Sophia circled Kahli once, her false smile looked more like a snake than a pleasantry. “Do you have a death-wish child? Or are you physically deformed, more so than you already appear?”
Kahli stared straight ahead, not blinking, not bowing, “There is nothing wrong with me. I will not bow to demons.”
Sophia laughed. The ballroom was utterly silent. “Demon? Is that what you think I am? How naïve. Do you really think I’ll pardon your insolence because you just fell off a farm and happened to cross paths with a Trader?”
Kahli eyed the queen, “I’d rather hoped not. And I didn’t fall off a farm. I was free, roaming the icy countryside, stalking your Trackers and slaughtering them. Did you never wonder why they didn’t come back? Or were they forgotten like the boy at your feet?”
Damn. She didn’t listen to a thing he’d said. Will wanted to punch Kahli in the leg and force her to bow, but it was too late. Her words were poison. She was a dead woman walking. And she dragged him down with her.
Sophia touched the crown of Will’s head. “Rise, young William and tell your charge how to behave.”
Before Will could speak, Kahli stepped closer to the Queen and retorted, “I already know how to behave. Honor is given where it is deserved. I do not bow to murderers.”
Will rose next to Kahli. She stood perfectly still, her eyes relaxed like she wanted the fate she was so wildly taunting. All those things he told her in the hall, she ignored. It was a brilliant display of defiance. He wanted to strangle her. There was no way to protect her if the Queen decided to rip open her throat. Yet, Kahli stood there, openly daring the queen to do so.
A new voice joined the conversation and his heart fell further.
“Prideful, isn’t she?” the King stated, walking up behind Will. Will tried not to react, but his stomach clenched. From the way things were going, he expected Kahli to piss off both monarchs before the evening was even started.
Kahli glanced at the King, the man Will told her to avoid. He was stunning. Tall and built with thick dark hair and eyes the color of sunlight. His smile melted into her, making her lips smile in return.
“To a fault,” replied the Queen.
“So, then end it, unless you’d like to gift her to someone.” The King spoke flippantly, but Kahli caught his meaning. His gaze lingered on the swell of bare flesh below her throat. The Queen also noticed. Her jealous nature changed her normal action. It threw off the King and Will alike.
“Gift her? Who would want such a worthless, defiant breed?” The Queen circled Kahli, her hackles raised. Her heels clicked on the cold floor with every step she took. The court watched the exchange on baited breath. “Just look at her. The only slender thing on her entire body is her neck. Her breast are grossly enlarged, her hips are far too wide to be considered becoming, and her waist—” she laughed pointing at Kahli’s figure, “it’s so tiny you could crack her in half. She looks nothing like the girls we breed here at the palace. Who would possible want her?”
Reginald perked up. For a moment he thought that his meal ticket was going to be slaughtered, but his sister seemed to have something else up her sleeve. Thinking fast he stood, and in two long strides, he was standing next to his sister. His long lean body stood before Kahli, his fingers scratching his chin. “I have a fun little idea. Why don’t we make a little wager? I bet she can be tamed, trained to be the most elegant of the humans at court.” Reginald’s eyes narrowed on her throat as he spoke.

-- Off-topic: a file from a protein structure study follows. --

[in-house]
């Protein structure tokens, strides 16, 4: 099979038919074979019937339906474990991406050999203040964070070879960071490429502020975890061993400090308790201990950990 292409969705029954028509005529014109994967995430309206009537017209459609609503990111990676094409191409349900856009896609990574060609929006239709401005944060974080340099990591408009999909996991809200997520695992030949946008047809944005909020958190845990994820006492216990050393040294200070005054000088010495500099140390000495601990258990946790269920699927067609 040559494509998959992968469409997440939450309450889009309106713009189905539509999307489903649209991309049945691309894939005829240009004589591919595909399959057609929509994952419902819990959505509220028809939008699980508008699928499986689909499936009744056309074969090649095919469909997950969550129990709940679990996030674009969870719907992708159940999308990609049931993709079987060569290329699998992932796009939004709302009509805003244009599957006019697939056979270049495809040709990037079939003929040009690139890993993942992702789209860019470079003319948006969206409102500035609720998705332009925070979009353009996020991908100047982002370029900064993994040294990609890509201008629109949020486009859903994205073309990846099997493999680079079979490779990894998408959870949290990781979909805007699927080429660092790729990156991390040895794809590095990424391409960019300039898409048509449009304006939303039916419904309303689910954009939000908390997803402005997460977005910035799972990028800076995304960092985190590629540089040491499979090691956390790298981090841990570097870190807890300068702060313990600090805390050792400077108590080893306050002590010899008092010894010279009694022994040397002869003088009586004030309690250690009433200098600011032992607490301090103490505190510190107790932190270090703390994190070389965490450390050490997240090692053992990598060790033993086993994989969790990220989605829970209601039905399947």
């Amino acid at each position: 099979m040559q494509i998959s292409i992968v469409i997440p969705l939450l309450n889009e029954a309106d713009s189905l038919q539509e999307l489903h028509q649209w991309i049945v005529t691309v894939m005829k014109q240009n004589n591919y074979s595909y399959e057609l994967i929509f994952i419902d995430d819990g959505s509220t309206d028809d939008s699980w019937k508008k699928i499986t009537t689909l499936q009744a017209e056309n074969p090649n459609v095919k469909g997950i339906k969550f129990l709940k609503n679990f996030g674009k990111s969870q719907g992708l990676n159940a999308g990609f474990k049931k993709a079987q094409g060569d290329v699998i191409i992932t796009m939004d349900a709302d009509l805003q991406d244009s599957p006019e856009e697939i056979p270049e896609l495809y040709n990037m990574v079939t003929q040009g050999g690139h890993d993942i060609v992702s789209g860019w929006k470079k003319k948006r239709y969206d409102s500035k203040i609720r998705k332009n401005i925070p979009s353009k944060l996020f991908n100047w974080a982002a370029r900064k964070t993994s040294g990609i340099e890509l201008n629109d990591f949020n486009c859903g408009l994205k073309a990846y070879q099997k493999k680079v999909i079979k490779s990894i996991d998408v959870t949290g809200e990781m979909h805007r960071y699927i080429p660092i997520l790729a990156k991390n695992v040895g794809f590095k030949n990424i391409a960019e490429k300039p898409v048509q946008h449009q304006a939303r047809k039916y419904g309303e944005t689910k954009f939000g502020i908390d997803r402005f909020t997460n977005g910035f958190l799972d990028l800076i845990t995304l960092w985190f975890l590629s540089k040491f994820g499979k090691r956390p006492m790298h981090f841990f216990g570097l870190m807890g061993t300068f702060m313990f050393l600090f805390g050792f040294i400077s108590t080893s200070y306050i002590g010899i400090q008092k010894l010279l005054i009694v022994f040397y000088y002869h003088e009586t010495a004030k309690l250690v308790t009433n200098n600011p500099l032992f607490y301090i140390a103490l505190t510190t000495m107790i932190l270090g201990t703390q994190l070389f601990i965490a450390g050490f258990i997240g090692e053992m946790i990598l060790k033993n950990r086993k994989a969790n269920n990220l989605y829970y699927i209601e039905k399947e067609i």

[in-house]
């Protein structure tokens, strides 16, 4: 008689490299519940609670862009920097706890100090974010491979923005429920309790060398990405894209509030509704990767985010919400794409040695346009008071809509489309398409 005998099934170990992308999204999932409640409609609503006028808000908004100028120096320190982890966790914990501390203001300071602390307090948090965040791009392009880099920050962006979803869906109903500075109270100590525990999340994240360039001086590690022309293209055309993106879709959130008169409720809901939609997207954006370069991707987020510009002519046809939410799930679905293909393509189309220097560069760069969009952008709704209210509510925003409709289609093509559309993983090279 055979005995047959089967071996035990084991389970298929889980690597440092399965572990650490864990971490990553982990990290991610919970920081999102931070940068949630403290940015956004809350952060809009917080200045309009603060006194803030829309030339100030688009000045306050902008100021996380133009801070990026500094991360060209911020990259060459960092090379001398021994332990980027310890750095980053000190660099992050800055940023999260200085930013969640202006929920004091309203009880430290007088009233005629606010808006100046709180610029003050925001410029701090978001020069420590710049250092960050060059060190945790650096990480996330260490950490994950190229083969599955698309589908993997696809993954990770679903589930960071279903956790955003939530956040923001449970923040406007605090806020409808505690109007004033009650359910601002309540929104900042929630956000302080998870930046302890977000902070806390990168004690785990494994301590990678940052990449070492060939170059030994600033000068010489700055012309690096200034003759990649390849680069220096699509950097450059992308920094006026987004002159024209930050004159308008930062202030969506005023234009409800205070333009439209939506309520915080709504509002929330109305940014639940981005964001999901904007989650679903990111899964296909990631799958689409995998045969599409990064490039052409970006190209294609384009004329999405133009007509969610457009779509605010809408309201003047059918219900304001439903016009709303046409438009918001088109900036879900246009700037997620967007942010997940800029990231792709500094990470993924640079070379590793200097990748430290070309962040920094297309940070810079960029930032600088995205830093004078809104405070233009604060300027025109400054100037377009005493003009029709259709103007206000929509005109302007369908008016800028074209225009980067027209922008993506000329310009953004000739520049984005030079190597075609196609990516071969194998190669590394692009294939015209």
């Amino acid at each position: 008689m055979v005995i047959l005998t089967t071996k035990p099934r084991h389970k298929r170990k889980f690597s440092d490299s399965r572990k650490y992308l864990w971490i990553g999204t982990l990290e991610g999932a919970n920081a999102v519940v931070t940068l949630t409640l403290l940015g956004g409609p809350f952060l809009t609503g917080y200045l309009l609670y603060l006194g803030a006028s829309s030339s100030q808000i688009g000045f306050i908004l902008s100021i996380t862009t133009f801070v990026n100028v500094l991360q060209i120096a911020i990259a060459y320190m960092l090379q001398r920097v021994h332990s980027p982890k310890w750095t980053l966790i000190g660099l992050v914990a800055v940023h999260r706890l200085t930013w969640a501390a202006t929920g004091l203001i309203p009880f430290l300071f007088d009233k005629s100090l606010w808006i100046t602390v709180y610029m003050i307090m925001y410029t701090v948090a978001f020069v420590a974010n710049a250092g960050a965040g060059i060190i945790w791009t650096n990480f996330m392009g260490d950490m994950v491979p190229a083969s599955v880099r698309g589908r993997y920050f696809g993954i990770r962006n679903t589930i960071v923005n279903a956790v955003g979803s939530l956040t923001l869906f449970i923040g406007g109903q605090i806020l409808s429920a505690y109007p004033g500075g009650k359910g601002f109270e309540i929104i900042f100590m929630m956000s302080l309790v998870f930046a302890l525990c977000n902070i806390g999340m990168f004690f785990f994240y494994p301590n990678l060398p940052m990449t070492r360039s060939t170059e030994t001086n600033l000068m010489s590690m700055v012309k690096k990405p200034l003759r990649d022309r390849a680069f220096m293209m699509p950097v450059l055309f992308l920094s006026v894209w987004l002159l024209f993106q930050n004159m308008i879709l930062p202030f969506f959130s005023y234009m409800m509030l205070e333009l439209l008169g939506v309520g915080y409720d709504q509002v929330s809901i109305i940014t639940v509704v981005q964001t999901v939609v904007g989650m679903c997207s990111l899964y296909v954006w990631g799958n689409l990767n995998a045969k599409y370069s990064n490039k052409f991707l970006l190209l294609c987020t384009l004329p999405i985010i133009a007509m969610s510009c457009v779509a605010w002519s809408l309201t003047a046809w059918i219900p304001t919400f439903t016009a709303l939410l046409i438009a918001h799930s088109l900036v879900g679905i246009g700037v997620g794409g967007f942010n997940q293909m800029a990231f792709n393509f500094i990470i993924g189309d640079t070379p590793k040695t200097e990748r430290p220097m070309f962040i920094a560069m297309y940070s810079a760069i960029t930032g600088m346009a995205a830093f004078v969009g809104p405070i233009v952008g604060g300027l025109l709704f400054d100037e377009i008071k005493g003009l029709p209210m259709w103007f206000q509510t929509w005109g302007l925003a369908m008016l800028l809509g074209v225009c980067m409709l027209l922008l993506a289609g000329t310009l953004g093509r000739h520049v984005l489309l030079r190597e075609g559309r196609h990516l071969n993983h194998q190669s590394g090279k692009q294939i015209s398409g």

Sophia laughed, “No, she cannot. She’s wild through and through. Defiant to her core. I can see it in her eyes. She won’t bend to anyone’s will, but her own.”
The king had been openly ogling Kahli’s curves. Distracted, he turned back to the Queen, “Then it sounds like you two have a wager. Give her to William. If he can tame her, then the girl goes to Reggie. If he can’t, then you win. Kill her then. In the meantime it should be rather humorous to watch poor William try to manage her.” With that the monarch turned and walked away. He plucked a champagne glass off a server’s tray and disappeared behind the crowd.
Sophia watched him leave, anger burning through her. This wasn’t what she wanted at all. The girl was hers, to do this as she pleased, but the King’s idiotic words put her in a bad place. She couldn’t refuse and save face. She arched a dark brow at her brother and smiled. “Very well. William trains her. If he succeeds, she’s yours. If he fails, she dies.”
They shook hands and a burst of excitement erupted around them. Kahli stood there waiting for the right moment. While they were deciding her fate, she had removed her shoes, hiding then beneath the long hem of her dress. No one noticed the difference in height. Even Will was distracted as he got sucked into their bet. Idiots. Kahli had no desire to enrage a room filled with vampires, but it was the only way out. Before they could utter another word, she turned on her heel and sprinted toward the door. Will turned to grab her, but she slipped through his grip.
There was no way she could outrun him. Even if the rest of the vampires were weak, Will wasn’t. Damn Bane. She rounded a corner and saw the gold gilded molding on the wall. She dug her nails under the piece of wood and yanked it off. The wood splintered in two, and cracked in her hands. Shards of wood embedded themselves into her palms, but she didn’t care. Just as the molding ripped off the wall, Will rounded the corner out of breath, his eyes huge.